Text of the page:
Ecovado – The Environmentally-Friendly Fake Avocado You Probably Didn’t Know About

Ecovado – The Environmentally-Friendly Fake Avocado You Probably Didn’t Know About

The avocado is one of the most energy and resource-intensive plants cultivated around the world, but apparently, you can opt for a more environmentally-friendly alternative called ‘ecovado’.

The popularity of avocados has skyrocketed over the last couple of decades, with the World Economic Forum estimating that about 5 billion kilograms of avocados are consumed annually around the world. However, this significant increase in demand has come at a huge cost for the environment. Forests have been cut down to make room for avocado plantations, and water sources have been sucked dry by what is widely considered one of the most unsustainable crops. It was this worrying development that inspired the creation of the ‘evocado’, a more sustainable avocado alternative.

The ecovado is the creation of Arina Shokouhi. She teamed up with Jack Wallman, a food scientist from the University of Nottingham’s Food Innovation Center, to come up with a substitute for the avocado. It was a massive challenge, as they could only use locally-sourced ingredients for the project.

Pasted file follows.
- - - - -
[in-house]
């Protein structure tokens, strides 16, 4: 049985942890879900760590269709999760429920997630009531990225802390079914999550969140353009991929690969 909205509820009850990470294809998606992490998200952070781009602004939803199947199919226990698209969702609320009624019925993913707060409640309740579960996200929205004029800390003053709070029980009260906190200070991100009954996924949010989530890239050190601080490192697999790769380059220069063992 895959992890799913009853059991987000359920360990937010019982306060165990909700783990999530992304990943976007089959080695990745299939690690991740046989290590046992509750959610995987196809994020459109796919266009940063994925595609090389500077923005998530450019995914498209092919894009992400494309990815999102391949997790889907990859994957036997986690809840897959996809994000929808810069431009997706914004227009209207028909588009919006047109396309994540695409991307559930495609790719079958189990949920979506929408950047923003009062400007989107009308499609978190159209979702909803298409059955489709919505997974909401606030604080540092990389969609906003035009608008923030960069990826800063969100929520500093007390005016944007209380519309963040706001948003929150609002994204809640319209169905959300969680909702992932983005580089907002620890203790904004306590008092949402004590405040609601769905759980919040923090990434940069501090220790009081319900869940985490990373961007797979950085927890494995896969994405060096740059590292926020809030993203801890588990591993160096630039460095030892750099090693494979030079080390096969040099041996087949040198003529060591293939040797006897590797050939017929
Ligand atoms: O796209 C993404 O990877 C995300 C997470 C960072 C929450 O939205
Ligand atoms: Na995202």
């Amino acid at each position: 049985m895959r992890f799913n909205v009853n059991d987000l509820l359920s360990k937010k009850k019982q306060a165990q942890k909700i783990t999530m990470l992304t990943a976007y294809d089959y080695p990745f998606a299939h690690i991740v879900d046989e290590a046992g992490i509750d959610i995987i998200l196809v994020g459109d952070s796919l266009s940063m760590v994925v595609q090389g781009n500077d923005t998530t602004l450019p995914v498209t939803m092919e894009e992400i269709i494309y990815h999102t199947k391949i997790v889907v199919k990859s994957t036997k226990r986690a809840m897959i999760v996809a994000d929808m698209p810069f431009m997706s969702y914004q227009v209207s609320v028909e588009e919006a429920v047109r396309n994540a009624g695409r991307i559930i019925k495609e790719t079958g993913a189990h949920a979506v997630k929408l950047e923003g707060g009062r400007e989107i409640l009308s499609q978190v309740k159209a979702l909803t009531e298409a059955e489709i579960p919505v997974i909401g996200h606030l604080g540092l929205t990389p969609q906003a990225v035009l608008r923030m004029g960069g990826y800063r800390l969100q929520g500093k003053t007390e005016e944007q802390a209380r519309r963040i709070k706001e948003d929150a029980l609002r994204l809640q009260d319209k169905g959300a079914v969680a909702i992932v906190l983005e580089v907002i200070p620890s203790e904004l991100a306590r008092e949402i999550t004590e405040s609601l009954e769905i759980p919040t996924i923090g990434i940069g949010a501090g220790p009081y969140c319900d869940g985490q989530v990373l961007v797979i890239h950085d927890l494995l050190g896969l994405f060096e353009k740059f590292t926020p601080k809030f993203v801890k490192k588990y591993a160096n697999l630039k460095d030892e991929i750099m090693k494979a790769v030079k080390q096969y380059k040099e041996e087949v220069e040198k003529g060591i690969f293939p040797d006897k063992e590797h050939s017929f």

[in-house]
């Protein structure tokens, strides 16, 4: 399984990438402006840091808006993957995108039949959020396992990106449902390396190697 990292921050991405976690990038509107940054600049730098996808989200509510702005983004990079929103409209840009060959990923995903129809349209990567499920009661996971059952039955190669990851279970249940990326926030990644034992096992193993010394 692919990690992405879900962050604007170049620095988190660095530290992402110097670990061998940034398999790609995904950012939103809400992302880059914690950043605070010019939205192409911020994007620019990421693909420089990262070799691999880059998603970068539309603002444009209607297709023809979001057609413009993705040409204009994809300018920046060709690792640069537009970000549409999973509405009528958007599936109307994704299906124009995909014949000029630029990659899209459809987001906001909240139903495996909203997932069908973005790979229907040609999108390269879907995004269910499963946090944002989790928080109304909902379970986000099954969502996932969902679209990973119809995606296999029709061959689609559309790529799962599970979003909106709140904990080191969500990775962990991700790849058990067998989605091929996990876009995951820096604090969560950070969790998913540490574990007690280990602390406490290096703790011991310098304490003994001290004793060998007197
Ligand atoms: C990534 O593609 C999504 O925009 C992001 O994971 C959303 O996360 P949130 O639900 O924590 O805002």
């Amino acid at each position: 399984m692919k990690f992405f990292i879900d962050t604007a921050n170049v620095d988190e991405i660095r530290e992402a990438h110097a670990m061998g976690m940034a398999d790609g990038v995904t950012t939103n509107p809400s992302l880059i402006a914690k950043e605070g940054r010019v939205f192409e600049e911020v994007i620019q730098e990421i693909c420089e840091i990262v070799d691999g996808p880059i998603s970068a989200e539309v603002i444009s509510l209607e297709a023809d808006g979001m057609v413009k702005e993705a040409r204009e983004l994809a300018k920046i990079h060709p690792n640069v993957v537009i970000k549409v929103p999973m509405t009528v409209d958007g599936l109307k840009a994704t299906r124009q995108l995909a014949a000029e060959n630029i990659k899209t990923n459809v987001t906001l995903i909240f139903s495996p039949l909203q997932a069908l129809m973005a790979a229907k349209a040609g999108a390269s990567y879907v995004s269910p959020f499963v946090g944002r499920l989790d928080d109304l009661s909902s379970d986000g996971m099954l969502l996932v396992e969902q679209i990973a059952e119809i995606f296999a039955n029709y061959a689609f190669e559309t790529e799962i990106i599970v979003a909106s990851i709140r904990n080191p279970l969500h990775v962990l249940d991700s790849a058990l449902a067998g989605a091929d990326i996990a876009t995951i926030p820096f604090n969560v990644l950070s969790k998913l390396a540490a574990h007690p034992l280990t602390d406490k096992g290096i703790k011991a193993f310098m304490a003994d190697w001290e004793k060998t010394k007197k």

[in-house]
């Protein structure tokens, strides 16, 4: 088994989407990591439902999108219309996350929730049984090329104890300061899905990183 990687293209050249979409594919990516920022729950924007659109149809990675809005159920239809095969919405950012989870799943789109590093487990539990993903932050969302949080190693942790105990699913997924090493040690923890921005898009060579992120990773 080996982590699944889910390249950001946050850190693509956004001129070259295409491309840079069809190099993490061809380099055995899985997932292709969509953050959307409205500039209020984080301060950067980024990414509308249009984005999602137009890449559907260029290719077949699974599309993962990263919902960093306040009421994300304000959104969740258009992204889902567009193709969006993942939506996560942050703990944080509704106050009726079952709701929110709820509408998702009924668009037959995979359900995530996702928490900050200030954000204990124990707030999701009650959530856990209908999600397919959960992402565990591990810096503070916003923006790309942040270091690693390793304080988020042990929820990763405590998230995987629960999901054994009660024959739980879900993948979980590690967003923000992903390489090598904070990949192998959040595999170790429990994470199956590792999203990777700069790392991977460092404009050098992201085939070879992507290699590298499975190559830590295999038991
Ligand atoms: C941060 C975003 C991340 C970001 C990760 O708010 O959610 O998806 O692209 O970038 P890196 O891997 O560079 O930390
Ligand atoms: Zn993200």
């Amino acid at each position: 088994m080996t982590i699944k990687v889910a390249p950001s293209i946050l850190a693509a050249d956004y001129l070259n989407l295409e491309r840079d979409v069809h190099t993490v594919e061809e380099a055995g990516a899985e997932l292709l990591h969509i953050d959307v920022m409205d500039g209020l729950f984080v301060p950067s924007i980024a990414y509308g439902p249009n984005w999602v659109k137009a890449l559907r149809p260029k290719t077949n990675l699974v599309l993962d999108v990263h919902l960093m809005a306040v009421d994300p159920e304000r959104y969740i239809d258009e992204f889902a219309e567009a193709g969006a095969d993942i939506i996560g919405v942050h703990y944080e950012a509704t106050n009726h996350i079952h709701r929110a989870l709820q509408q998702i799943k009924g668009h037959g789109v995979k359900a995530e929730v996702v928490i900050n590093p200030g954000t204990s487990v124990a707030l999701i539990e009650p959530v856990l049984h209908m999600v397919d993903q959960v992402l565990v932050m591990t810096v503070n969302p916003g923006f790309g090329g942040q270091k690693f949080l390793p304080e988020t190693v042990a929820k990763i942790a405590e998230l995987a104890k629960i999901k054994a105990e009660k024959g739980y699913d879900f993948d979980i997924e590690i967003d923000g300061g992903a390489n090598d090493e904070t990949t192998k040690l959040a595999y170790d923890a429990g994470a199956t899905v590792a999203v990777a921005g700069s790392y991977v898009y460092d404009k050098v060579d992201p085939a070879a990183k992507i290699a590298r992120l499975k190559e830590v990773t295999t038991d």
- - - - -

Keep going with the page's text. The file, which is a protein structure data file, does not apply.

At first glance, it is difficult to distinguish the ecovado from a real avocado. It has a very similar skin, only it is actually made of beeswax and colored with food coloring. The creamy interior of the fake fruit is made primarily of broad beans, hazelnut, apple, and rapeseed oil, a combination that Shokouhi claims comes pretty close to the creamy avocado flesh.

“The flavor of avocado is quite subtle and, overall, is most often described as ‘creamy’,” said Shokouhi. “On the other hand, broad beans can contain quite a lot of bitter compounds called tannins and can have a beany flavor caused by lipoxygenase. To reduce the bitterness, we reduced the amount of broad beans in the recipe. The flavor of avocado has been described as ‘nutty’. So we used creamed hazelnuts which would bring a good amount of fat, adding to the creaminess.”

As for the large pit of the ecovado, Arina Shokouhi experimented with a number of options, including balls made of wood or recycled paper, but ultimately settled for the most uncomplicated solution –  a large whole nut (walnut, chestnut or hazelnut).

The ecovado was Shokouhi’s final-year project. It was designed for the UK market, using ingredients that were easily sourceable at a local level. Better variants could thus be created somewhere else, like in regions that have easy access to olive oil (a fat very similar to that of the avocado), for example.

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